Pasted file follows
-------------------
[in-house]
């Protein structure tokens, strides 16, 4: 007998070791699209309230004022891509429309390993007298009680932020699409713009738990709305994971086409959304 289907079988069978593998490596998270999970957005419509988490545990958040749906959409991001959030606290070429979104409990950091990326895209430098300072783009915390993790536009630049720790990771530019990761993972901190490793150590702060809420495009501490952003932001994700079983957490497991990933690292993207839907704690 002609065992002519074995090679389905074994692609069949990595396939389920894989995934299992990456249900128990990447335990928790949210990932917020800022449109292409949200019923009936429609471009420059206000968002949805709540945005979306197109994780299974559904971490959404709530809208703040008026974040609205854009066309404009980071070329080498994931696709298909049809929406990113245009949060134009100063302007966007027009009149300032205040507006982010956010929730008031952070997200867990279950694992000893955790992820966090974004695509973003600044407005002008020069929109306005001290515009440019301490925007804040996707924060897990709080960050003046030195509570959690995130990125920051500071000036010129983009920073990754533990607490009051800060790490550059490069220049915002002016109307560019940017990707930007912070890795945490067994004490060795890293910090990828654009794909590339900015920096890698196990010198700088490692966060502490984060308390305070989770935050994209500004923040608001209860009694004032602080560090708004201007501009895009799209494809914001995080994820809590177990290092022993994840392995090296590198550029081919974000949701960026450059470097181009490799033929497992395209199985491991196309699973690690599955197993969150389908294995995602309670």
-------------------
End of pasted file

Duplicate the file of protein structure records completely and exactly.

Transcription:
[in-house]
């Protein structure tokens, strides 16, 4: 007998070791699209309230004022891509429309390993007298009680932020699409713009738990709305994971086409959304 289907079988069978593998490596998270999970957005419509988490545990958040749906959409991001959030606290070429979104409990950091990326895209430098300072783009915390993790536009630049720790990771530019990761993972901190490793150590702060809420495009501490952003932001994700079983957490497991990933690292993207839907704690 002609065992002519074995090679389905074994692609069949990595396939389920894989995934299992990456249900128990990447335990928790949210990932917020800022449109292409949200019923009936429609471009420059206000968002949805709540945005979306197109994780299974559904971490959404709530809208703040008026974040609205854009066309404009980071070329080498994931696709298909049809929406990113245009949060134009100063302007966007027009009149300032205040507006982010956010929730008031952070997200867990279950694992000893955790992820966090974004695509973003600044407005002008020069929109306005001290515009440019301490925007804040996707924060897990709080960050003046030195509570959690995130990125920051500071000036010129983009920073990754533990607490009051800060790490550059490069220049915002002016109307560019940017990707930007912070890795945490067994004490060795890293910090990828654009794909590339900015920096890698196990010198700088490692966060502490984060308390305070989770935050994209500004923040608001209860009694004032602080560090708004201007501009895009799209494809914001995080994820809590177990290092022993994840392995090296590198550029081919974000949701960026450059470097181009490799033929497992395209199985491991196309699973690690599955197993969150389908294995995602309670």